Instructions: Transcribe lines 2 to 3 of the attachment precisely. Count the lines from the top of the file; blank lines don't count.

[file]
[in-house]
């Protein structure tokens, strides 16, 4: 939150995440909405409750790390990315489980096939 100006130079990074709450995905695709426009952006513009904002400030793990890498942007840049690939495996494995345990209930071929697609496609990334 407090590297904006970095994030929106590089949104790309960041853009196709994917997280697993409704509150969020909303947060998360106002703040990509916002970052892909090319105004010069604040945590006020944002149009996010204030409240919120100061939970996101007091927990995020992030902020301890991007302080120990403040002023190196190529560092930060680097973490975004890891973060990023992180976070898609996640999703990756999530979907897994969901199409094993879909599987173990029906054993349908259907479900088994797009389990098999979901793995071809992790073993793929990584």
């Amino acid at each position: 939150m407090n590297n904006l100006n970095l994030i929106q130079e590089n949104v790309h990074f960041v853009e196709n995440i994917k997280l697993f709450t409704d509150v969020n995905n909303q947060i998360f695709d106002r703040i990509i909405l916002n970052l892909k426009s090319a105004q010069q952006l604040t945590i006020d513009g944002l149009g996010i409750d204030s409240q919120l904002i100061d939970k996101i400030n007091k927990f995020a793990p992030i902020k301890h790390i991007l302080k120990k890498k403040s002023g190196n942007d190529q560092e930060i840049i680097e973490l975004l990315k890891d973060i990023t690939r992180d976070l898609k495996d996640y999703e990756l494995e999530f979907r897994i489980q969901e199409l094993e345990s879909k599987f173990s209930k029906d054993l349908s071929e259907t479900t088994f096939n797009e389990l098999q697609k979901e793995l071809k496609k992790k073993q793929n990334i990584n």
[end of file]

């Protein structure tokens, strides 16, 4: 939150995440909405409750790390990315489980096939 100006130079990074709450995905695709426009952006513009904002400030793990890498942007840049690939495996494995345990209930071929697609496609990334 407090590297904006970095994030929106590089949104790309960041853009196709994917997280697993409704509150969020909303947060998360106002703040990509916002970052892909090319105004010069604040945590006020944002149009996010204030409240919120100061939970996101007091927990995020992030902020301890991007302080120990403040002023190196190529560092930060680097973490975004890891973060990023992180976070898609996640999703990756999530979907897994969901199409094993879909599987173990029906054993349908259907479900088994797009389990098999979901793995071809992790073993793929990584």
């Amino acid at each position: 939150m407090n590297n904006l100006n970095l994030i929106q130079e590089n949104v790309h990074f960041v853009e196709n995440i994917k997280l697993f709450t409704d509150v969020n995905n909303q947060i998360f695709d106002r703040i990509i909405l916002n970052l892909k426009s090319a105004q010069q952006l604040t945590i006020d513009g944002l149009g996010i409750d204030s409240q919120l904002i100061d939970k996101i400030n007091k927990f995020a793990p992030i902020k301890h790390i991007l302080k120990k890498k403040s002023g190196n942007d190529q560092e930060i840049i680097e973490l975004l990315k890891d973060i990023t690939r992180d976070l898609k495996d996640y999703e990756l494995e999530f979907r897994i489980q969901e199409l094993e345990s879909k599987f173990s209930k029906d054993l349908s071929e259907t479900t088994f096939n797009e389990l098999q697609k979901e793995l071809k496609k992790k073993q793929n990334i990584n």